Top 10 child health concerns: Exercise, obesity & smoking lead list

August 20, 2012 Volume 16 Issue 3
  • Adults rate ‘not enough exercise’ at the top of the list of big health problems for children in their communities.
  • Other top health concerns include childhood obesity, smoking, drug abuse and bullying.
  • Top child health concerns differ for black and Hispanic adults compared with white adults.

In this year’s sixth annual survey of top health concerns conducted by the C.S. Mott Children’s Hospital National Poll on Children’s Health, adults rate ‘not enough exercise’ as the leading health concern for children in their communities. Childhood obesity and smoking and tobacco use were the second and third most commonly identified child health problems by adults across the United States.

As in past years, many of the top 10 health concerns relate to health behaviors for children and teens: exercise, childhood obesity, smoking and tobacco use, drug and alcohol abuse, teen pregnancy and bullying. Top health concerns this year also include stress, internet safety and child abuse and neglect.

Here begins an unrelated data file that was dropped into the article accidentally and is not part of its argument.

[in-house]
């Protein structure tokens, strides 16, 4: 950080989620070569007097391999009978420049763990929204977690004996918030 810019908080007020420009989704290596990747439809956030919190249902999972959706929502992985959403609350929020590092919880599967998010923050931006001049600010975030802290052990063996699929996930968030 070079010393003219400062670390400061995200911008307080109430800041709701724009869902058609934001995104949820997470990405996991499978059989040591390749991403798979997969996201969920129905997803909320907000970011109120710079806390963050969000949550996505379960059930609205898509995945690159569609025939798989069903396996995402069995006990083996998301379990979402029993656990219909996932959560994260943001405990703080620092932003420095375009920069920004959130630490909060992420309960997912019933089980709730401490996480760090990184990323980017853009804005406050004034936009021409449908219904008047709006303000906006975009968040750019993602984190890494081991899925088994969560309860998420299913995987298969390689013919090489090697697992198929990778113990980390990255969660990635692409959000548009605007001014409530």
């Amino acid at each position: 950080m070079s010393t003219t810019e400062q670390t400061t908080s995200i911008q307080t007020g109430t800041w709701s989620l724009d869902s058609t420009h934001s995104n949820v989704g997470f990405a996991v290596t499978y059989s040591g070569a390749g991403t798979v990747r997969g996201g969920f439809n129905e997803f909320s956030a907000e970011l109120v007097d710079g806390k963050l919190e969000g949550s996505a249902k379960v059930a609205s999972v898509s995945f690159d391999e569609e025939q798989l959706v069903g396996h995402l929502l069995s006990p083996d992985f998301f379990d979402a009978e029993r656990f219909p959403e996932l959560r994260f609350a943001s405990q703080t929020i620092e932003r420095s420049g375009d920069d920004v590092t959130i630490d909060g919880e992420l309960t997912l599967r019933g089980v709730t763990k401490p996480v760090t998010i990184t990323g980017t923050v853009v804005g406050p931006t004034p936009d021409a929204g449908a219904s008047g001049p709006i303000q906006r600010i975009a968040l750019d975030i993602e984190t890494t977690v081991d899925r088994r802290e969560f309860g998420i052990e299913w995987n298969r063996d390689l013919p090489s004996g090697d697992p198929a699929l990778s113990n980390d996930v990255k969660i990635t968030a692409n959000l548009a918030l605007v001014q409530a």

‘Not enough exercise’ is new to the top of the list of biggest child health problems, as measured in the Poll. From 2007 to 2011, childhood obesity, drug abuse and smoking have consistently been rated as the top 3 health problems for kids from the perspective of adults (not just parents) across the United States.

This year, other child health concerns rated as a “big problem” include: sexting (19%), driving accidents (18%), sexually transmitted infections (17%), school violence (16%), unsafe neighborhoods (16%), attention deficit disorder (15%), chemicals in the environment (15%), depression (14%), suicide (13%), racial inequality (13%), autism (13%), gun related injuries (11%), hunger (9%) and food allergies (6%).

Similar to past editions of the top 10 list in the National Poll on Children’s Health, adults from different race/ethnicity backgrounds expressed different views about the top child health concerns in their communities, as shown in Figure 2.

Hispanic adults differed from blacks and whites in their comparatively high level of concern about childhood obesity, drug abuse, bullying, stress and teen pregnancy.

Black adults differed from Hispanics and whites in their comparatively high level of concern about smoking and tobacco use, racial inequality, gun-related injuries and unsafe neighborhoods.

Black and Hispanic adults both identified sexually transmitted infections as a greater concern for kids in their communities than did white adults.

Despite these differences, Hispanic, black and white adults agreed that ‘not enough exercise’ and obesity are two of the top three most pressing health concerns for kids in their communities. Other concerns that made the top 10 in all three groups included drug abuse, smoking and tobacco use, bullying, and teen pregnancy.